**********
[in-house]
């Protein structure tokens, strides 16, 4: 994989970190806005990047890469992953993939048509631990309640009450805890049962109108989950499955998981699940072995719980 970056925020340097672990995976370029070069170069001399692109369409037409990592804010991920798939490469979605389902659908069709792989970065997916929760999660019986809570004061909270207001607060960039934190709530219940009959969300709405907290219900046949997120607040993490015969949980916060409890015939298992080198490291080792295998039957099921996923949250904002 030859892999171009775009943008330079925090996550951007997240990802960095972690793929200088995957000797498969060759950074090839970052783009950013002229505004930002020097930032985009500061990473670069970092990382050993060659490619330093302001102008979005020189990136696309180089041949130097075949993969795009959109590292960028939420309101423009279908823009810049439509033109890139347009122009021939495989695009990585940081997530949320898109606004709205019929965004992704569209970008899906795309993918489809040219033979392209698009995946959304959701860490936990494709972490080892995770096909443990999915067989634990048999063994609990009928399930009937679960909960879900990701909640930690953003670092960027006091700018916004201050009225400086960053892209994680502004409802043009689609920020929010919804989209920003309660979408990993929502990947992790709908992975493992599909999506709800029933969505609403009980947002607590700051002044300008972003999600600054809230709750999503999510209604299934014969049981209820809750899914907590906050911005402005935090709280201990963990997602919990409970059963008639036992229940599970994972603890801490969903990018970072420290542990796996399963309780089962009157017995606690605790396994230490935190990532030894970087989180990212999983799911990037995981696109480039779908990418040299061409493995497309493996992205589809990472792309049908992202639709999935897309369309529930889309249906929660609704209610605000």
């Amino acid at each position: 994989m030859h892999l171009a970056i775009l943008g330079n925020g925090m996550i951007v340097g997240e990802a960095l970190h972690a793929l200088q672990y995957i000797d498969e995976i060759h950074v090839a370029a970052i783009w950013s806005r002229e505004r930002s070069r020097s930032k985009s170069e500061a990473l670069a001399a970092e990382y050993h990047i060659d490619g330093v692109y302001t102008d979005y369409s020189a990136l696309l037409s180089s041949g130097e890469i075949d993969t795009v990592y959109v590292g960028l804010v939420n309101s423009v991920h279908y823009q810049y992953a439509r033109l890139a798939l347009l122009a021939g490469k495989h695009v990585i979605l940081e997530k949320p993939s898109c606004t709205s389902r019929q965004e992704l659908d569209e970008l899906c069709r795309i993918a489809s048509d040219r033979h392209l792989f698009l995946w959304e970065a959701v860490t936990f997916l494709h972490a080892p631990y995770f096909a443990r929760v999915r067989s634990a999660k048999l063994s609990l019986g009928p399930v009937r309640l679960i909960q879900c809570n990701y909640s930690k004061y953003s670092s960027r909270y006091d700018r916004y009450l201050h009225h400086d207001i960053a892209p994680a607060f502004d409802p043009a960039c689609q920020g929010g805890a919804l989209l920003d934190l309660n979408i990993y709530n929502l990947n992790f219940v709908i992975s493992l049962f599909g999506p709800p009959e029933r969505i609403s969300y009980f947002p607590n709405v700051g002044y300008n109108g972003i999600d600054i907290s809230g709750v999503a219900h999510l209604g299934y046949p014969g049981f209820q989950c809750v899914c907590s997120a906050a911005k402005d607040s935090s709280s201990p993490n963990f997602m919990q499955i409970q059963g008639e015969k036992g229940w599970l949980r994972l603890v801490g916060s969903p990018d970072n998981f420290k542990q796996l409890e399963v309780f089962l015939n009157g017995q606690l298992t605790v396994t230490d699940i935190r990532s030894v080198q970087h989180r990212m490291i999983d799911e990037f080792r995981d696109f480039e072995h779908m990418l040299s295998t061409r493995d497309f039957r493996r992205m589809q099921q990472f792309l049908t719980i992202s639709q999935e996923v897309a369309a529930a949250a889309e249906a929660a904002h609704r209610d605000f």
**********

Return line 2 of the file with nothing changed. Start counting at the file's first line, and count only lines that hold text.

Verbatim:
């Protein structure tokens, strides 16, 4: 994989970190806005990047890469992953993939048509631990309640009450805890049962109108989950499955998981699940072995719980 970056925020340097672990995976370029070069170069001399692109369409037409990592804010991920798939490469979605389902659908069709792989970065997916929760999660019986809570004061909270207001607060960039934190709530219940009959969300709405907290219900046949997120607040993490015969949980916060409890015939298992080198490291080792295998039957099921996923949250904002 030859892999171009775009943008330079925090996550951007997240990802960095972690793929200088995957000797498969060759950074090839970052783009950013002229505004930002020097930032985009500061990473670069970092990382050993060659490619330093302001102008979005020189990136696309180089041949130097075949993969795009959109590292960028939420309101423009279908823009810049439509033109890139347009122009021939495989695009990585940081997530949320898109606004709205019929965004992704569209970008899906795309993918489809040219033979392209698009995946959304959701860490936990494709972490080892995770096909443990999915067989634990048999063994609990009928399930009937679960909960879900990701909640930690953003670092960027006091700018916004201050009225400086960053892209994680502004409802043009689609920020929010919804989209920003309660979408990993929502990947992790709908992975493992599909999506709800029933969505609403009980947002607590700051002044300008972003999600600054809230709750999503999510209604299934014969049981209820809750899914907590906050911005402005935090709280201990963990997602919990409970059963008639036992229940599970994972603890801490969903990018970072420290542990796996399963309780089962009157017995606690605790396994230490935190990532030894970087989180990212999983799911990037995981696109480039779908990418040299061409493995497309493996992205589809990472792309049908992202639709999935897309369309529930889309249906929660609704209610605000």